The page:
Donald Trump's Evolving Stance on Abortion

The real estate mogul's views have changed dramatically over the years.

ByABC News
March 31, 2016, 4:20 PM

— -- Donald Trump's position on abortion has been a key area of criticism from his competitors since the start of the presidential race and now it's back in the limelight.

The real estate mogul-turned-politician has flip-flopped on the issue over the years. On Wednesday alone, Trump had three different stances on abortion, twice clarifying comments he made earlier in the day that women who undergo abortions, if there were a ban on the procedure, should be punished.

Here's a brief history of Trump's evolving stance on the controversial procedure:

April 1989: Hosts a Pro-Choice Fundraiser

According to The New York Times, Trump was a co-host of a fundraiser at the Plaza Hotel, which he owned, for an abortion rights leader in 1989 but failed to attend. Organizers of the event told the paper that Trump and his relatives had received death threats over the dinner and that was the reason they decided to skip it.

October 24, 1999: Pro-Choice But "Hates It"

During an interview with Tim Russert on "Meet the Press," Trump shared his thoughts on a number of social issues, including abortion.

He declared that he was "very pro-choice," but went on to decry the idea of the procedure.

Donald Trump is interviewed by Tim Russert on "Meet the Press" in 1999.
Meet the Press

"I hate the concept of abortion. I hate it. I hate everything it stands for, I cringe when I listen to people debating the subject, but still I just believe in choice," he said in the televised interview.

This clip has been recirculated frequently during this election season and was central to Sen. Ted Cruz's critique of Trump's "New York values", since Trump repeatedly said in the 1999 interview that his social stances were shaped by his upbringing in New York.

"It may be a little bit of a New York background," Trump explained in the interview.

May 3, 2011: Made the Switch

When Trump was toying with the idea of running for president in 2011, he told The Times that he was pro-life.

“There are certain things that I don't think can ever be negotiated. Let me put it this way: I am pro life, and pro-life people will find out that I will be very loyal to them, just as I am loyal to other people. I would be appointing judges that feel the way I feel,” he told the paper in May 2011.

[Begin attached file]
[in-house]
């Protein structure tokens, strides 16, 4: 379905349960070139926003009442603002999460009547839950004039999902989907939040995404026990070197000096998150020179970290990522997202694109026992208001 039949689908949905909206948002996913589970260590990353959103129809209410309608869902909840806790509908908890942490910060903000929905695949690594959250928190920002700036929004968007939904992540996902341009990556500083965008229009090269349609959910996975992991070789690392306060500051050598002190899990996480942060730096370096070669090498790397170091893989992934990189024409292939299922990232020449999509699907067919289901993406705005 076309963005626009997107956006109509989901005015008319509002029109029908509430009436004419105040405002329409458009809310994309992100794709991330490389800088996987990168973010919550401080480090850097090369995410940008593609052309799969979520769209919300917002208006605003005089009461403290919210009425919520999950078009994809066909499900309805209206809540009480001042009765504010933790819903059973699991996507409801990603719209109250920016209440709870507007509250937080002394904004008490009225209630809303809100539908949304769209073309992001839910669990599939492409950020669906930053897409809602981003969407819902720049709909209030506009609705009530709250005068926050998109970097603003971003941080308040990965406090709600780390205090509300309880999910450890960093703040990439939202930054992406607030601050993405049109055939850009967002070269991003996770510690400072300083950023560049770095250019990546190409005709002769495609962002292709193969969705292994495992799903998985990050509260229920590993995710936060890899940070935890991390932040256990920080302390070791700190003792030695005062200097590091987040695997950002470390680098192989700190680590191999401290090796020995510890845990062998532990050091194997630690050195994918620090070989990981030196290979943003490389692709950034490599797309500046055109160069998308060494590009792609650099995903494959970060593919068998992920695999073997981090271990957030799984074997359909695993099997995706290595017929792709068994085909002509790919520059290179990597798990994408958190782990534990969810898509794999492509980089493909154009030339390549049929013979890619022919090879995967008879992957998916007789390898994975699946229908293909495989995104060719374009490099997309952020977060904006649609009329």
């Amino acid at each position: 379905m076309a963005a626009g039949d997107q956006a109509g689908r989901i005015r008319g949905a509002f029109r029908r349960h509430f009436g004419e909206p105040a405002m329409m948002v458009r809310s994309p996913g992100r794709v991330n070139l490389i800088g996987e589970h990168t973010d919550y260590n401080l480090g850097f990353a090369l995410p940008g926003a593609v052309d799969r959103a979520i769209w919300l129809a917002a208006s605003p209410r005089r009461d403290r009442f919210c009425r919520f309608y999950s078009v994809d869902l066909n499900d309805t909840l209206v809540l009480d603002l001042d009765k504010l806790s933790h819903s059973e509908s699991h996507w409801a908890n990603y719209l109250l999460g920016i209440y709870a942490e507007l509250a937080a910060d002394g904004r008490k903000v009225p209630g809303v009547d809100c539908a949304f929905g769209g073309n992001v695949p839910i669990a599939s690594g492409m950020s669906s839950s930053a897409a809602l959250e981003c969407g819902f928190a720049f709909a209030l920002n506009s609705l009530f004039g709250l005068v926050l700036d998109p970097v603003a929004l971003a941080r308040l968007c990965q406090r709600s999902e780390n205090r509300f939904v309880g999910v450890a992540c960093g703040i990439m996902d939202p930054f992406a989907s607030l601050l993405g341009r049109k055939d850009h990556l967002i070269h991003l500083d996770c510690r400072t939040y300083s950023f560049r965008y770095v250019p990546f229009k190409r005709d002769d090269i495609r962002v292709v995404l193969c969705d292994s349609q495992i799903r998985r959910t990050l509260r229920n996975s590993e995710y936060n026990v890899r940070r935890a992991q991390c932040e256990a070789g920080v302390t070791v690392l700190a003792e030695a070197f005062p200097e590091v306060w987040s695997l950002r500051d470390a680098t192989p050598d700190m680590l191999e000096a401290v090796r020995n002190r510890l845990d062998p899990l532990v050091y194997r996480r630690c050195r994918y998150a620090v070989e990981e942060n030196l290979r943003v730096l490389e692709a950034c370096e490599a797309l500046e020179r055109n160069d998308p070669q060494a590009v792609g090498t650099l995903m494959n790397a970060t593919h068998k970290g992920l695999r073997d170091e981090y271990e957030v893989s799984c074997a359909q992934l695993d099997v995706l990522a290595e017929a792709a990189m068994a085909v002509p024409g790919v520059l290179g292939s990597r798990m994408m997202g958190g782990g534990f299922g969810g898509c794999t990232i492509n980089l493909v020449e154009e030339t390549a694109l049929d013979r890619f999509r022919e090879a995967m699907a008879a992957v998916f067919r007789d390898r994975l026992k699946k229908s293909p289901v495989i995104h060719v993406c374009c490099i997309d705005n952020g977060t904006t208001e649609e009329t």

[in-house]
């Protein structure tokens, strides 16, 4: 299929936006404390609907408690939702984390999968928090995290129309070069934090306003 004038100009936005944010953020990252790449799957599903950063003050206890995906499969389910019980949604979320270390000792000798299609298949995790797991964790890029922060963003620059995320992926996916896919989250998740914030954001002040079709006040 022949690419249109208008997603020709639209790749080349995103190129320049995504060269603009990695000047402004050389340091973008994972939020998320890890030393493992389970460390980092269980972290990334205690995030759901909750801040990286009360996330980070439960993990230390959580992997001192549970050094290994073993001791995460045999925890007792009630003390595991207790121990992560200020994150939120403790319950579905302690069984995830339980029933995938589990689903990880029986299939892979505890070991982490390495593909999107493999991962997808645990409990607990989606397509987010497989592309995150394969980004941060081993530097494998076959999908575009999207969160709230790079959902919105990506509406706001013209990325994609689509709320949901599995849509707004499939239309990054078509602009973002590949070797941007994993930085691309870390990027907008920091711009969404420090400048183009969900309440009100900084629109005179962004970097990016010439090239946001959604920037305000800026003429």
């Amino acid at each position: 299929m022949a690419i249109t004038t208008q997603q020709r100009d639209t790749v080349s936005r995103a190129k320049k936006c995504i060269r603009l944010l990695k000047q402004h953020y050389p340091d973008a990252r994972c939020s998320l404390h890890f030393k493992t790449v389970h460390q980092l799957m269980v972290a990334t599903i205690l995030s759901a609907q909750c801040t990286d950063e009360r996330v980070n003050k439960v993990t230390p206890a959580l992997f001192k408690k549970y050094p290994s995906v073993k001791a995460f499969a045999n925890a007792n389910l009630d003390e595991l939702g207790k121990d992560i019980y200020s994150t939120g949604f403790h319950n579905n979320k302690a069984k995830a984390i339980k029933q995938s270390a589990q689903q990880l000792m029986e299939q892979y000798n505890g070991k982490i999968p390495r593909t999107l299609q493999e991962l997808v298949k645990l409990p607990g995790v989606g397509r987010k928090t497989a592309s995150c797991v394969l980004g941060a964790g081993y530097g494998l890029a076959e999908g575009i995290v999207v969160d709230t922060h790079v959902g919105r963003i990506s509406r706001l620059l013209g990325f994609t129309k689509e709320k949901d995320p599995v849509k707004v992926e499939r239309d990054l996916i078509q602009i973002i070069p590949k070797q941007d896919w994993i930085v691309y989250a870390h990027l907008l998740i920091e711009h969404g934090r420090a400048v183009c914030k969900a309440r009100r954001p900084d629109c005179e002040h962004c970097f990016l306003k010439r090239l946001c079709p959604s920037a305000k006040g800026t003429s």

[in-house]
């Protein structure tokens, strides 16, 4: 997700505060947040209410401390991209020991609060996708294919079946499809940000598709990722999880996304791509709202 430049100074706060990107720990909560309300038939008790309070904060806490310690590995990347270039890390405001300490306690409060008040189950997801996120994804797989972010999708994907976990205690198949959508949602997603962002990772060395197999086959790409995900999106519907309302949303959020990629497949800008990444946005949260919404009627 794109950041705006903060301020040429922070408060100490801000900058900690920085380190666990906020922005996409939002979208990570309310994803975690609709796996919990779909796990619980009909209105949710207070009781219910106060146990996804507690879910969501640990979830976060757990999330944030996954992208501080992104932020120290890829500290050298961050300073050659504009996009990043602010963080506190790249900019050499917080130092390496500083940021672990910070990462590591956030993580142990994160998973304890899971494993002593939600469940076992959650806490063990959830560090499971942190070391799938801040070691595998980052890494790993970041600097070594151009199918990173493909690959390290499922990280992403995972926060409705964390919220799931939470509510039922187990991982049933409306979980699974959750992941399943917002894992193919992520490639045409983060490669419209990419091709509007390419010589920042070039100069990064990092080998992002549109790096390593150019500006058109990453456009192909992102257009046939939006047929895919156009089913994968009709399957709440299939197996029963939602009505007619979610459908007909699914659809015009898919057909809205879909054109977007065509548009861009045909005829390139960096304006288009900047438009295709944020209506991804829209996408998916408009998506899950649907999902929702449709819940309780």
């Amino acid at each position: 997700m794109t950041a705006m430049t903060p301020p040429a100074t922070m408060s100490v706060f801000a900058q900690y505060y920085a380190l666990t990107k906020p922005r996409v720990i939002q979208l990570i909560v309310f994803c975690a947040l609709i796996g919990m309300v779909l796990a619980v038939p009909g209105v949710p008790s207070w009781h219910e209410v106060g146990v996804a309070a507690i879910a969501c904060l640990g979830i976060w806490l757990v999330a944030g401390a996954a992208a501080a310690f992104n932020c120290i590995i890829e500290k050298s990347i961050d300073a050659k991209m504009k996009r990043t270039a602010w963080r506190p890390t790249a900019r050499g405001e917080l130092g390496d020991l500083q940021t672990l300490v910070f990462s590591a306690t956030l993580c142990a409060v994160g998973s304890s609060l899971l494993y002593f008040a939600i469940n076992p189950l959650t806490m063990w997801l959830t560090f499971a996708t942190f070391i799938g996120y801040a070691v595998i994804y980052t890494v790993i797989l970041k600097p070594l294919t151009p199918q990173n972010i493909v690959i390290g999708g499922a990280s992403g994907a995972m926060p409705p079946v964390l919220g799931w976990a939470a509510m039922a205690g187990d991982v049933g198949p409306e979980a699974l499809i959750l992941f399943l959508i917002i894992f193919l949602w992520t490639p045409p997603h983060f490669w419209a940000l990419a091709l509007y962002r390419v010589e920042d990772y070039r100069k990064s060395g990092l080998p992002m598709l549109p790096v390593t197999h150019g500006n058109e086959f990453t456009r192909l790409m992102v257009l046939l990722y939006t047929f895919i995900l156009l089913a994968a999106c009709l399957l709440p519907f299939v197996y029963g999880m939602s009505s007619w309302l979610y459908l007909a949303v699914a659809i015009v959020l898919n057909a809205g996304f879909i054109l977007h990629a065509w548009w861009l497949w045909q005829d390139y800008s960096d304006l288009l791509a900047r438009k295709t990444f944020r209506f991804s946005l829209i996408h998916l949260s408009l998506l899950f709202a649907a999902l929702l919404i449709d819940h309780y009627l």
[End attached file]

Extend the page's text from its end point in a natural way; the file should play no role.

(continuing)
August 6, 2015: Pro-Life

When he finally decided to take the plunge and run for the presidency this upcoming term, Trump explained that he had had a change of heart, coming out strongly as pro-life and giving a specific explanation.

During the first debate, Trump was asked about his comments from 1999 and said that "since then, I’ve very much evolved."

"What happened is friends of mine, years ago, were going to have a child, and it was going to be aborted. And it wasn’t aborted. And that child today is a total superstar, a great, great child. And I saw that. And I saw other instances," Trump said at the debate.

"I am very, very proud to say that I am pro-life," he added.

Trump has repeated this personal story and reiterated his pro-life stance many times over the course of his campaign.

March 30, 2016: Talk of Punishing Women and Possible Ban

In the span of roughly three hours on Wednesday, Trump had three different stances on abortion.

During a taping of an MSNBC town hall in Wisconsin, Trump was pressed repeatedly by host Chris Matthews if he thinks there should be "some form of punishment" if abortion were banned and Trump finally said: "For the woman? ... Yeah."

He went on to say that the punishment in question would "have to be determined."

After a clip of that interview was released, Trump's campaign first released the following statement from Trump: "This issue is unclear and should be put back into the states for determination. Like Ronald Reagan, I am pro-life with exceptions, which I have outlined numerous times."

His campaign later released another statement, effectively retracting the most controversial portion of the comments he had made during the MSNBC taping.

The second statement reads: "If Congress were to pass legislation making abortion illegal and the federal courts upheld this legislation, or any state were permitted to ban abortion under state and federal law, the doctor or any other person performing this illegal act upon a woman would be held legally responsible, not the woman. The woman is a victim in this case as is the life in her womb. My position has not changed -- like Ronald Reagan, I am pro-life with exceptions," Trump said in his subsequent statement.